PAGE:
The plumping up of America's kids is a favorite topic of news magazines.  Time recently published a health issue whose cover showed a chubby boy holding a gigantic, double-scoop ice-cream cone.  The accompanying story was entitled, "Our Super-Sized Kids", with the note that it's not just genetics and diet that are creating the surge in juvenile obesity.

No, wrote Time.  Not just genetics and diet but also poverty.  Poor kids on remote Indian reservations, for instance, have little access to healthy fruits and vegetables.

Not just genetics and diet but also environment.  Caucasian children in fitness-conscious towns like Boulder, Colo., which is loaded with bike trails and health-food stores, have low obesity levels.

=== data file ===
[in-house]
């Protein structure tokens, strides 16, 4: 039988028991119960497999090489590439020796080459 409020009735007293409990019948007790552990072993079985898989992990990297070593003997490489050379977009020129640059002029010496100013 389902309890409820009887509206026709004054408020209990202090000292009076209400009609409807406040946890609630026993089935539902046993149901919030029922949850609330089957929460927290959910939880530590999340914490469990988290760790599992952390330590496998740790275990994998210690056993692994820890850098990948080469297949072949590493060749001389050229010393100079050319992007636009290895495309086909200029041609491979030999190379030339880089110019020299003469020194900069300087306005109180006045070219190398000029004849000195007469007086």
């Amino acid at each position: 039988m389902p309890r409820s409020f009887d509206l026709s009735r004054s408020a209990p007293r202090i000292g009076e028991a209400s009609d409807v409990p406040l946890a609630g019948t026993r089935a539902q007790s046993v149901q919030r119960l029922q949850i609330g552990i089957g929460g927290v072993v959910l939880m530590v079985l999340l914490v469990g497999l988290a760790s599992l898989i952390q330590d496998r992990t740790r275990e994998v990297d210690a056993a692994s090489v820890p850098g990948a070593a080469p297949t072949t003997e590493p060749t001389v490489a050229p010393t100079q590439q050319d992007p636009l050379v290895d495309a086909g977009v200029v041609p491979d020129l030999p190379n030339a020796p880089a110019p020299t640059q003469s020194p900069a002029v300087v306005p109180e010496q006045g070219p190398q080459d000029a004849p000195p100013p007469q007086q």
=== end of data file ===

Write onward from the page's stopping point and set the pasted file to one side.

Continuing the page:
Not just genetics and diet, but also race.  The latest national figures show a 30-percent obesity rate among white kids.  The figure is five points higher for blacks and eight points higher for Mexican-Americans. Time notes that few blacks, proportionally, live in neighborhoods with well-stocked grocery stores; instead, little corner stores peddle sweets and soft drinks and salty snacks.  And fattening foods like tamales and refried beans, cooked in lard, are staples of the Mexican-American diet.

Time also wrote about education levels, the sedentary lifestyle brought on by today's techno-gadgets, fattening foods in school cafeterias and vending machines, and reductions in physical-education classes as contributors to childhood obesity.

But at some point the issue must circle back to what, and how much, we are putting in our mouths.  The what is high-calorie, high-fat foods and drinks.  And the how much is a whole lot.